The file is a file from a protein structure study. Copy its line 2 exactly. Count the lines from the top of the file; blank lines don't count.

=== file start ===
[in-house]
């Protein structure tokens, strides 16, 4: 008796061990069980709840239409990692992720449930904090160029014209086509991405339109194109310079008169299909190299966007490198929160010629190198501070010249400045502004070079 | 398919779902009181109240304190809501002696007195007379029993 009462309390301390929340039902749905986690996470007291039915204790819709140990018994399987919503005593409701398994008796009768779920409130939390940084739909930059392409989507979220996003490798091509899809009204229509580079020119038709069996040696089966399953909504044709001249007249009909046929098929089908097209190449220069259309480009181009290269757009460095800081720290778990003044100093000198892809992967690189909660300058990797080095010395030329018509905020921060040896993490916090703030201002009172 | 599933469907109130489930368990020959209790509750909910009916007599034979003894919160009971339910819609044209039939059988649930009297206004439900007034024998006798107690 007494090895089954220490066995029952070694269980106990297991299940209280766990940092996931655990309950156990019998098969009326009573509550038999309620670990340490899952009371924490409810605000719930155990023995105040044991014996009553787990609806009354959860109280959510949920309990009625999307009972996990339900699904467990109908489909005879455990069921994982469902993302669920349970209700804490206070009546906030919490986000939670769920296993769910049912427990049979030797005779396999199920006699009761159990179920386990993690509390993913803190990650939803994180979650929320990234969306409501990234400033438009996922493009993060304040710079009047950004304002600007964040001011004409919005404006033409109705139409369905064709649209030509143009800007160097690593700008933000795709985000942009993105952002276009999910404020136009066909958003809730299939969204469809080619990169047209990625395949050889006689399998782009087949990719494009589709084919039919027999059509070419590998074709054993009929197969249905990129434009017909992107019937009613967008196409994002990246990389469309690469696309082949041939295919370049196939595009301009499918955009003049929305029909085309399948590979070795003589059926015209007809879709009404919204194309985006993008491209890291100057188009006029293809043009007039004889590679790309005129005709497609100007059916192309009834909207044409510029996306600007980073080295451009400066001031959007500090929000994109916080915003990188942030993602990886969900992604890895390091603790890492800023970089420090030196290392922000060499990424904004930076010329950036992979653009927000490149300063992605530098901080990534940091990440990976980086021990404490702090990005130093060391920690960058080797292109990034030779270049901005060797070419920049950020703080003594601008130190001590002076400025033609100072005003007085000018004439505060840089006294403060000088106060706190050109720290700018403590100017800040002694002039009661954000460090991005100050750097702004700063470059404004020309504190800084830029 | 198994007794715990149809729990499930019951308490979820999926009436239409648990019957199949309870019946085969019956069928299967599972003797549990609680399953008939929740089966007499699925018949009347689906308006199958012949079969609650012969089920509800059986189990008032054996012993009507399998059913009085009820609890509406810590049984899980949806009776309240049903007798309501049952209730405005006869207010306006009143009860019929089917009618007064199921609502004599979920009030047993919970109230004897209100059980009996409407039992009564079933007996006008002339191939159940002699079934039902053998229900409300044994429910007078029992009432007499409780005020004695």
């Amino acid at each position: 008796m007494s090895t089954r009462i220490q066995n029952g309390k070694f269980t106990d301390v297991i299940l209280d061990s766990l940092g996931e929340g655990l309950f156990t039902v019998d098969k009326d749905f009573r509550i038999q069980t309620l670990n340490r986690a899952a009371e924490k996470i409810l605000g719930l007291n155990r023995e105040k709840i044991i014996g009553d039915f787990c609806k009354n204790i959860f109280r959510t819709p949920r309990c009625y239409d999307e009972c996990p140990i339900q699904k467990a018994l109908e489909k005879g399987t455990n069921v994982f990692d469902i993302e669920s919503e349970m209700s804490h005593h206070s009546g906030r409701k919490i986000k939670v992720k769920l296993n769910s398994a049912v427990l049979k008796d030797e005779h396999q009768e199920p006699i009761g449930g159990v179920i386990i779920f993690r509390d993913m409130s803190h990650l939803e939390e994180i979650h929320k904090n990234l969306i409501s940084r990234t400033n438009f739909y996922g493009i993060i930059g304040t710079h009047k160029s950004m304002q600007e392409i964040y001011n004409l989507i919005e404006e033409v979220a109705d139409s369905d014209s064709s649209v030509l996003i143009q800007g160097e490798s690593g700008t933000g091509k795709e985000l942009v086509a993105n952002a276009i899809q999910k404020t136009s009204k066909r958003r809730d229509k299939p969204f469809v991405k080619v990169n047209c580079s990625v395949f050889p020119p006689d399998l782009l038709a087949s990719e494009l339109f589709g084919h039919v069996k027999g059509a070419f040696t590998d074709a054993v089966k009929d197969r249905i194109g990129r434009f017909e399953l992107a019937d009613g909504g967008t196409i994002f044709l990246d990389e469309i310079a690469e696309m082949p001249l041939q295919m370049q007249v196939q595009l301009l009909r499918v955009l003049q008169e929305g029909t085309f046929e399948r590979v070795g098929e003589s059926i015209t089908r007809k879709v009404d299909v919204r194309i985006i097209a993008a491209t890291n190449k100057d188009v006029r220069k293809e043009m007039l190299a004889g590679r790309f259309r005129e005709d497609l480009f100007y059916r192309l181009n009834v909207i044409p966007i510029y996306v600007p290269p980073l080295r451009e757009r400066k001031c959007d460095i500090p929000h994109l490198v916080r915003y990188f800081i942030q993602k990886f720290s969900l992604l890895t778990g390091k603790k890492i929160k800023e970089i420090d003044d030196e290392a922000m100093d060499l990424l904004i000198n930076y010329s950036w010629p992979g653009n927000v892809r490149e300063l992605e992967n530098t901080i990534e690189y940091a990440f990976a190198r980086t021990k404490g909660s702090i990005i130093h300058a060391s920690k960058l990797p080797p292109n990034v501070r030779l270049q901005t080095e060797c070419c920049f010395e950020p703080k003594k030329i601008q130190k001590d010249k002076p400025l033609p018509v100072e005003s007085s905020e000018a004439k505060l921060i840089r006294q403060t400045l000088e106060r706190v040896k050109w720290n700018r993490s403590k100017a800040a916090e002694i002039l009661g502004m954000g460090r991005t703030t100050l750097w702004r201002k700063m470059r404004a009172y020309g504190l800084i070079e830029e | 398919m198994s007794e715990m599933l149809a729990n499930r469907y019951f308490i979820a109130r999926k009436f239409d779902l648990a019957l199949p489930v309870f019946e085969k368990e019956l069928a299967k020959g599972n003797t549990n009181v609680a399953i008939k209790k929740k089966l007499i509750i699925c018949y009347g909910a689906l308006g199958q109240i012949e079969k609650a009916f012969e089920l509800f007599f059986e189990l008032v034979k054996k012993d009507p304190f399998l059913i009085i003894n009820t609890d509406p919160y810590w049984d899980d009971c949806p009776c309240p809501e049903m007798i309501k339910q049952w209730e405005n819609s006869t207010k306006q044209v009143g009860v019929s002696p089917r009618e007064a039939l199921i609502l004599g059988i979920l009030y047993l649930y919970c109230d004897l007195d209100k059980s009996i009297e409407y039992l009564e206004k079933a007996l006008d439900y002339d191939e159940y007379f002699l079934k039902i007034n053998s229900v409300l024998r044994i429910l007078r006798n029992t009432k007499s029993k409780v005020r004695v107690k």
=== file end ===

């Protein structure tokens, strides 16, 4: 008796061990069980709840239409990692992720449930904090160029014209086509991405339109194109310079008169299909190299966007490198929160010629190198501070010249400045502004070079 | 398919779902009181109240304190809501002696007195007379029993 009462309390301390929340039902749905986690996470007291039915204790819709140990018994399987919503005593409701398994008796009768779920409130939390940084739909930059392409989507979220996003490798091509899809009204229509580079020119038709069996040696089966399953909504044709001249007249009909046929098929089908097209190449220069259309480009181009290269757009460095800081720290778990003044100093000198892809992967690189909660300058990797080095010395030329018509905020921060040896993490916090703030201002009172 | 599933469907109130489930368990020959209790509750909910009916007599034979003894919160009971339910819609044209039939059988649930009297206004439900007034024998006798107690 007494090895089954220490066995029952070694269980106990297991299940209280766990940092996931655990309950156990019998098969009326009573509550038999309620670990340490899952009371924490409810605000719930155990023995105040044991014996009553787990609806009354959860109280959510949920309990009625999307009972996990339900699904467990109908489909005879455990069921994982469902993302669920349970209700804490206070009546906030919490986000939670769920296993769910049912427990049979030797005779396999199920006699009761159990179920386990993690509390993913803190990650939803994180979650929320990234969306409501990234400033438009996922493009993060304040710079009047950004304002600007964040001011004409919005404006033409109705139409369905064709649209030509143009800007160097690593700008933000795709985000942009993105952002276009999910404020136009066909958003809730299939969204469809080619990169047209990625395949050889006689399998782009087949990719494009589709084919039919027999059509070419590998074709054993009929197969249905990129434009017909992107019937009613967008196409994002990246990389469309690469696309082949041939295919370049196939595009301009499918955009003049929305029909085309399948590979070795003589059926015209007809879709009404919204194309985006993008491209890291100057188009006029293809043009007039004889590679790309005129005709497609100007059916192309009834909207044409510029996306600007980073080295451009400066001031959007500090929000994109916080915003990188942030993602990886969900992604890895390091603790890492800023970089420090030196290392922000060499990424904004930076010329950036992979653009927000490149300063992605530098901080990534940091990440990976980086021990404490702090990005130093060391920690960058080797292109990034030779270049901005060797070419920049950020703080003594601008130190001590002076400025033609100072005003007085000018004439505060840089006294403060000088106060706190050109720290700018403590100017800040002694002039009661954000460090991005100050750097702004700063470059404004020309504190800084830029 | 198994007794715990149809729990499930019951308490979820999926009436239409648990019957199949309870019946085969019956069928299967599972003797549990609680399953008939929740089966007499699925018949009347689906308006199958012949079969609650012969089920509800059986189990008032054996012993009507399998059913009085009820609890509406810590049984899980949806009776309240049903007798309501049952209730405005006869207010306006009143009860019929089917009618007064199921609502004599979920009030047993919970109230004897209100059980009996409407039992009564079933007996006008002339191939159940002699079934039902053998229900409300044994429910007078029992009432007499409780005020004695």